During Strategy/Explore & Explain: 25 minutes

1. The teacher should give each student a copy of the Geologic Field Study Sheet (see attachments). It would be helpful for the students to have a clipboard for this portion of the lesson. If clipboards aren't available, the students can use a book, binder, or folder to support their paper while completing the geologic field study.

2. The teacher will lead students outside and allow them to travel around the school grounds to discover the mechanical and chemical impacts of water on the Earth's materials. As students participate in the field study, they should take notes on the Geologic Field Study Sheet (see attachments). This handout will require students to find at least ten examples of mechanical and chemical impacts detailed in the jot chart. Each example will include a description of the geologic event the student witnessed, the location where the student found this geologic event, the type of impact (mechanical or chemical), and the specific type of impact (erosion, oxidation, etc.). It may be helpful to the students to bring their notes created in the before strategy to the geologic field study activity.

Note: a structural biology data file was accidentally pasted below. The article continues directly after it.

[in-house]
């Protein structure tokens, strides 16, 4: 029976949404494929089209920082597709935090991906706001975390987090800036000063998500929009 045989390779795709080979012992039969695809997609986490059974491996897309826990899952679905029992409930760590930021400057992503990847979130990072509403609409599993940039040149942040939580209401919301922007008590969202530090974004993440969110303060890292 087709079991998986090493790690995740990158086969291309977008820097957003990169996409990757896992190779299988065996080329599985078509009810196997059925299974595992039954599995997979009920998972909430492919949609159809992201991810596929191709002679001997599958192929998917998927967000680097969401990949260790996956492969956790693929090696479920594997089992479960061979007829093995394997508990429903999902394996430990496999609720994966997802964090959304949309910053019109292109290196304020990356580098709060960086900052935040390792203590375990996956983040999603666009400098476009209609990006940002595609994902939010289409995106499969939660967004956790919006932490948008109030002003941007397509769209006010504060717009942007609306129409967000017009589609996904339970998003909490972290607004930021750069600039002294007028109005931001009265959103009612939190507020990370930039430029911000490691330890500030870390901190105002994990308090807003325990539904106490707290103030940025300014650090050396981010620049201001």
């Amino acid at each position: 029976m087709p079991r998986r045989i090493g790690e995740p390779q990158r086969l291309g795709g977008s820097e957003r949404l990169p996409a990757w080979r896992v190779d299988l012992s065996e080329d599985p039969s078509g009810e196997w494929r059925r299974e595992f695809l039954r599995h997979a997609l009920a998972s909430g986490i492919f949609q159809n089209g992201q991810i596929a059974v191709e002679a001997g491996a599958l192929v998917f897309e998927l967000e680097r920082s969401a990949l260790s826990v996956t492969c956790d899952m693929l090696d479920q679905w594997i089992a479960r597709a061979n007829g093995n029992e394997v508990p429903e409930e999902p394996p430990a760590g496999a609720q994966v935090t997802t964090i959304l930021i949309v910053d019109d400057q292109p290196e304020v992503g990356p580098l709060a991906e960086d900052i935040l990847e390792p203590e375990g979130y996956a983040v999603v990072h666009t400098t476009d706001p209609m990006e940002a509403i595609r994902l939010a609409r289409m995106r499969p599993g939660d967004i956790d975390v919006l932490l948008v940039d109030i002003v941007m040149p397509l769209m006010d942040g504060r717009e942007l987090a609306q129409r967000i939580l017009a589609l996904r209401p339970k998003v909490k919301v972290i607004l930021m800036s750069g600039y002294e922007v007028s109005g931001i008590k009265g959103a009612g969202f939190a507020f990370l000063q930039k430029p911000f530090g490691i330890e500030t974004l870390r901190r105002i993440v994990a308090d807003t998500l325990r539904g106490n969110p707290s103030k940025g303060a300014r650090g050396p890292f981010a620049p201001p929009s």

Example Entry:

Description: We saw a rock that looked like it had rust on it.

Location: We found this rock on the PE field.

Type of Impact: Chemical

Specific Impact: Oxidation

Note: The teacher should ensure that students are safe during the outdoor portion of this lesson. Depending on the students' experience and abilities, the teacher may allow students to travel freely, to travel within a particular confined space (as directed by the teacher), or travel as a class through a particular path around the school's grounds. The students may work individually, in partners, or in small groups (3-4 students) for this portion of the lesson.